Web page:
The School of Urban & Regional Planning within Florida Atlantic University’s College for Design and Social Inquiry recently presented “C’est La Via: Rethinking the Alleyways,” an urban design demonstration meant to transform the alleys in West Palm Beach into useable, livable and walkable spaces. The project, south of the 300 block of Clematis Street and just north of Datura Street, converted this area into bustling and vibrant “vias” filled with art, music, landscaping, food vendors, and other activities.
Conceived during a master’s level course at the School of Urban and Regional Planning focused on creative placemaking, the idea for the project was to form of tactical urban intervention that aims to transform the larger urban context by identifying existing social networks and strengthening them through open communication, engagement in activities, and physical connections (photo courtesy of Robert Giordano).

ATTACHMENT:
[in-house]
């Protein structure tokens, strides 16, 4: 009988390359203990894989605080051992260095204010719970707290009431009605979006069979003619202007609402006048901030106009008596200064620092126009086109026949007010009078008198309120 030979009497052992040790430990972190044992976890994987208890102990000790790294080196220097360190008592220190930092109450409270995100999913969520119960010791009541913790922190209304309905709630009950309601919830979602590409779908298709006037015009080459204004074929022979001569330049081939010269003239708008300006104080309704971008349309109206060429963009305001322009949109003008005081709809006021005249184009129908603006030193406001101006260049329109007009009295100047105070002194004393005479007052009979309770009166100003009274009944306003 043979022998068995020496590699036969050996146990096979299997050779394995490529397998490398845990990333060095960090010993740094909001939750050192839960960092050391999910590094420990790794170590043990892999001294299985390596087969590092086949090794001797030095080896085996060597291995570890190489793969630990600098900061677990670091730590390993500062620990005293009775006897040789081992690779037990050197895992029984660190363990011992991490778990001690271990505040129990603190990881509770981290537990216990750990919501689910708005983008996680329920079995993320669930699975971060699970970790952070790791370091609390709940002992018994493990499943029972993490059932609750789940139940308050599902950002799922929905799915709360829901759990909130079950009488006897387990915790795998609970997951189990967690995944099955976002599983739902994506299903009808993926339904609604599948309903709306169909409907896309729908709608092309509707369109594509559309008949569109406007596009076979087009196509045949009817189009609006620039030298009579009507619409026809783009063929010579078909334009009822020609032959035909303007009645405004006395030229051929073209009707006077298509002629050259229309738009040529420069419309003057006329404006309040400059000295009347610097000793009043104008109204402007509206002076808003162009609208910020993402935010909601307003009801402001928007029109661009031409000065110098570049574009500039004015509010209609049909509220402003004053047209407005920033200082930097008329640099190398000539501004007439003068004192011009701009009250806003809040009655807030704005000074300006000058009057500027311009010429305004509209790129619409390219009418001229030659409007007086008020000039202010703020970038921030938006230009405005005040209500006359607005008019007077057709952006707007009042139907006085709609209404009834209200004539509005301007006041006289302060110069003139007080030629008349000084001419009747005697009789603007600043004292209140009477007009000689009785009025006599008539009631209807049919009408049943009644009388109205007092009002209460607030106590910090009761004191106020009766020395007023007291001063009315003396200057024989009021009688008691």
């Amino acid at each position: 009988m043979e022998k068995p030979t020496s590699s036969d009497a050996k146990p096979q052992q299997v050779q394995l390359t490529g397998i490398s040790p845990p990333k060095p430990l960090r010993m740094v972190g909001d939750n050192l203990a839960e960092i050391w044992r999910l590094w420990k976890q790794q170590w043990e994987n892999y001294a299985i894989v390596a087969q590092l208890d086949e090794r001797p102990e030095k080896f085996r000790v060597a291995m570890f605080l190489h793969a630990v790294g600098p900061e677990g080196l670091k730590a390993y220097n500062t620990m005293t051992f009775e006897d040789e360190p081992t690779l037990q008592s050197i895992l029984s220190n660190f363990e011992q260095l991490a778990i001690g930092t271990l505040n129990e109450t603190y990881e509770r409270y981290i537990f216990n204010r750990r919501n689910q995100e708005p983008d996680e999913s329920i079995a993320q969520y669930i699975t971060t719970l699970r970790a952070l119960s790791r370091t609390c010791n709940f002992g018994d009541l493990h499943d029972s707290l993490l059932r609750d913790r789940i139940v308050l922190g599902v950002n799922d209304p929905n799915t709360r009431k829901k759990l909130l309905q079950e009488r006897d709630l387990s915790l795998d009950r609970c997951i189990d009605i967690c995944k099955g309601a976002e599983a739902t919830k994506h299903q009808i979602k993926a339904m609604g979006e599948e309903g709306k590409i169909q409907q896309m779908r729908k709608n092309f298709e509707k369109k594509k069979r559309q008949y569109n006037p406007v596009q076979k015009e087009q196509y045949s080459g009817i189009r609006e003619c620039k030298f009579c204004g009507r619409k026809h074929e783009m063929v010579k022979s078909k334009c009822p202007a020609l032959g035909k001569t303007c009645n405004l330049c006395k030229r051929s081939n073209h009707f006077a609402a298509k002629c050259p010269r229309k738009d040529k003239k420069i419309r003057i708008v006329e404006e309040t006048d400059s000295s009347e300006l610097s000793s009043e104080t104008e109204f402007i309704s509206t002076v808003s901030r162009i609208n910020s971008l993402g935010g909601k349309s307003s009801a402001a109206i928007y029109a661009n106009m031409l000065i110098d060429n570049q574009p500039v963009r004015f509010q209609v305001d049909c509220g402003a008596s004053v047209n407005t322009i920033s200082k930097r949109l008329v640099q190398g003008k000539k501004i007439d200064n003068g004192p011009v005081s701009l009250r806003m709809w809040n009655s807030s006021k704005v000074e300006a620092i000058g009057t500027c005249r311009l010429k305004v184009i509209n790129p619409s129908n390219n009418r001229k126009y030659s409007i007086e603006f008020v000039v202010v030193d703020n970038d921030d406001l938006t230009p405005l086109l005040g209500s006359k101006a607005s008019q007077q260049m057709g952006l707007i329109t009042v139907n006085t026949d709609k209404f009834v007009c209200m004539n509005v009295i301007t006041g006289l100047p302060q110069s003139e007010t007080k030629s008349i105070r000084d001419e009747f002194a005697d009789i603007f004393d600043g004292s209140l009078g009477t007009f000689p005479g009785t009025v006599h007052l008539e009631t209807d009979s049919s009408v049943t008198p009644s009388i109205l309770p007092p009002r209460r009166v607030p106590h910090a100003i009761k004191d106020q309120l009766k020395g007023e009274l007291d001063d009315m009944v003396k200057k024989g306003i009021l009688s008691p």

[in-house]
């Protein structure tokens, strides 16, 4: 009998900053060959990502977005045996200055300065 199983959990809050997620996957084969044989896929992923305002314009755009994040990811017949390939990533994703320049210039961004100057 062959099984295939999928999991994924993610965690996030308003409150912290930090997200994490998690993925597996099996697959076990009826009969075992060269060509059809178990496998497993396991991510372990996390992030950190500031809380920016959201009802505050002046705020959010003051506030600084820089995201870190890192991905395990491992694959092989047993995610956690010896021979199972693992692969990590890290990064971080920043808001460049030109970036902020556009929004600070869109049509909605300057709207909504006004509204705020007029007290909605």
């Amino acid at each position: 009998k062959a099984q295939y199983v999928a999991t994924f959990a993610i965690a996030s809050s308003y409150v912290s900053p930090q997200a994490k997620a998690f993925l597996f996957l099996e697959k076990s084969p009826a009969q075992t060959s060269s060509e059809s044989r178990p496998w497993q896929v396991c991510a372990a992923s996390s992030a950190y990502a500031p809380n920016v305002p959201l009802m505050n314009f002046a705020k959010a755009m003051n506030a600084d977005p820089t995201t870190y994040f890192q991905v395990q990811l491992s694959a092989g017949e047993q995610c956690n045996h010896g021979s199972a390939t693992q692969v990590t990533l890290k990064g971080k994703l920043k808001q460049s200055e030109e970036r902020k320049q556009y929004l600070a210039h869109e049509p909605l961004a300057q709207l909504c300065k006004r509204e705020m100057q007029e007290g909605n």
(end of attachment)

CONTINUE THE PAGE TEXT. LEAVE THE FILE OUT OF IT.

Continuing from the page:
“This type of urbanism serves as a tool for temporarily rebuilding an ignored public space in order to show the potential it has to permanently become an active and successful place,” said Sherryl Muriente, instructor in FAU’s School of Urban and Regional Planning and lead organizer of the project.
“C’est La Via” is the latest in local pop-up urbanism projects created by the School of Urban and Regional Planning faculty and students, following the successful Purple Line Miami project in 2013, and the school’s annual Parking Day demonstrations.
“C’est La Via” was presented in partnership with the Downtown Development Authority of West Palm Beach and Lejobart, an artistic duet based in South Florida.
For more information, visit www.fau.edu/surp/rethinking-alleyways.